I like to encourage the children I work with to develop a passion of their own. I’ve observed many children with special interests and I’ve seen what a difference it makes in their lives. Many important life skills are developed when a child has a special interest, and not all of them are directly related to the interest itself. Children with a “passion” or a hobby develop patience and persistence. They acquire a refreshing love of learning. They learn how to get along well with other people, especially those with whom they share an interest. They develop better relationships with their parents, especially when the parents take an active role in helping them pursue their interest. And they learn how to relate to other supportive adults outside the family, as in the piano teacher, the soccer coach, the art instructor, the librarian, etc.

Now let’s compare this to children who have no particular passion. These children often complain of boredom. They come home from school, do some homework, and wander aimlessly about the house. They may have friends over, go out to play, even become involved in a sport activity for a while. Or they may fall back on an afternoon of sitting in front of the computer or visiting the mall once again.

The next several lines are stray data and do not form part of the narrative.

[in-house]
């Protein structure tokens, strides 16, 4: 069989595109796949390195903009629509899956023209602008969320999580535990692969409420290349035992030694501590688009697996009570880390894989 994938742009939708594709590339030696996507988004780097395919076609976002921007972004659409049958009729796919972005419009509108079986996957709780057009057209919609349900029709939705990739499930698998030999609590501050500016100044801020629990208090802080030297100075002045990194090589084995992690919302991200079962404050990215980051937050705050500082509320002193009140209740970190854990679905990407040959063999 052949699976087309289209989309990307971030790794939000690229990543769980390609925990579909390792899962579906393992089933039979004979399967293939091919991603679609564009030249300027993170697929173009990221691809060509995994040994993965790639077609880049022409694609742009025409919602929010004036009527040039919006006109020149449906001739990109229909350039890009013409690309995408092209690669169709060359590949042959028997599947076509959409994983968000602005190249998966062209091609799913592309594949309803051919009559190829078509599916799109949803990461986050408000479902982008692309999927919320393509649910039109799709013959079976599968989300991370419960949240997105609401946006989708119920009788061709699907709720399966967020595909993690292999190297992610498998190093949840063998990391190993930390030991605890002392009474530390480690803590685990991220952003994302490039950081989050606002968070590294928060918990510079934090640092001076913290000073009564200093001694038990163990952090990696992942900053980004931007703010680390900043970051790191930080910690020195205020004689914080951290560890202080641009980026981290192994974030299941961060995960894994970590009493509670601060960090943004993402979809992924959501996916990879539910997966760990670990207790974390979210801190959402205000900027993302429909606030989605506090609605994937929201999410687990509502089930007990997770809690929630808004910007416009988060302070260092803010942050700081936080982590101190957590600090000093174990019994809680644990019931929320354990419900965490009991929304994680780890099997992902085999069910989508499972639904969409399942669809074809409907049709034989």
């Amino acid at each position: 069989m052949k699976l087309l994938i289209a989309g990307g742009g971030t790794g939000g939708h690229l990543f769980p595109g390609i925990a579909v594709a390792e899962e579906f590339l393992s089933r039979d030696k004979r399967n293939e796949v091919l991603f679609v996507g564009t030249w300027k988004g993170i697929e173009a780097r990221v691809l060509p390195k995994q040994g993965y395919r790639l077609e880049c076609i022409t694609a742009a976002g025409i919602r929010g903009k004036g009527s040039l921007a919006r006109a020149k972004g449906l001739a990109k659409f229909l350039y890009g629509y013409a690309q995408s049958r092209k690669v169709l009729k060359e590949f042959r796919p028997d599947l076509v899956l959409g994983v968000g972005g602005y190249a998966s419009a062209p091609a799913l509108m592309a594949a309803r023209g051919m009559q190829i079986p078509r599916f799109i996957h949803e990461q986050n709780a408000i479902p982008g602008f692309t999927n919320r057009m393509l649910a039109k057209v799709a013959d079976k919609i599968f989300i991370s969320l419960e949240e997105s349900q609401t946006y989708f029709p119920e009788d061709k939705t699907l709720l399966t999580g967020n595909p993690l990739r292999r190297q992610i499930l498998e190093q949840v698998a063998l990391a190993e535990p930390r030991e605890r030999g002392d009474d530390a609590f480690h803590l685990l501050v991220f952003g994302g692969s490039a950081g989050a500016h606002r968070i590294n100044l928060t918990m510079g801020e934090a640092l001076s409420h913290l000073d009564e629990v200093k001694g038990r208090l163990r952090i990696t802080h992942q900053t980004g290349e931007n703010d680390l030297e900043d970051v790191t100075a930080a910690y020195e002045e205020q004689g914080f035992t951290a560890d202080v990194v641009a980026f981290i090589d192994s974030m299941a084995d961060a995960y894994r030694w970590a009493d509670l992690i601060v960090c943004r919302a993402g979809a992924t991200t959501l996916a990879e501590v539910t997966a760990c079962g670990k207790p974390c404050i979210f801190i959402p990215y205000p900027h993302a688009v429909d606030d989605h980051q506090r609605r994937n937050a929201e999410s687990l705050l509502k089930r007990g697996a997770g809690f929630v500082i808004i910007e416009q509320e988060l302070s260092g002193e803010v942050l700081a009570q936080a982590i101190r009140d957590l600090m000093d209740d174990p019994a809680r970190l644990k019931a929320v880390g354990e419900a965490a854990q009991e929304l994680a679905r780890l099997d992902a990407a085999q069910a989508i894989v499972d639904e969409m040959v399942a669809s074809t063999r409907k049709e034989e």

All children benefit by developing a special interest, but none more so that the child who is struggling in class, either socially or academically. These children desperately need a positive sense of self-esteem as well as a feeling of personal value. Nothing makes a child feel good about himself as much as excelling or distinguishing one’s self in a specific hobby, talent, or activity. It suddenly gives the child a terrific feeling of being special.

Parents who recognize the importance of this should take a proactive approach in helping their children identify and develop a special interest. A clever parent will watch a child carefully, searching for the interests and passions. The child needn’t be particularly adept at this interest, in fact he or she might not be good at it at all. But the parent should have enough evidence to suggest that this is an interest that captures their child’s fancy and makes him or her excited, interested, and involved.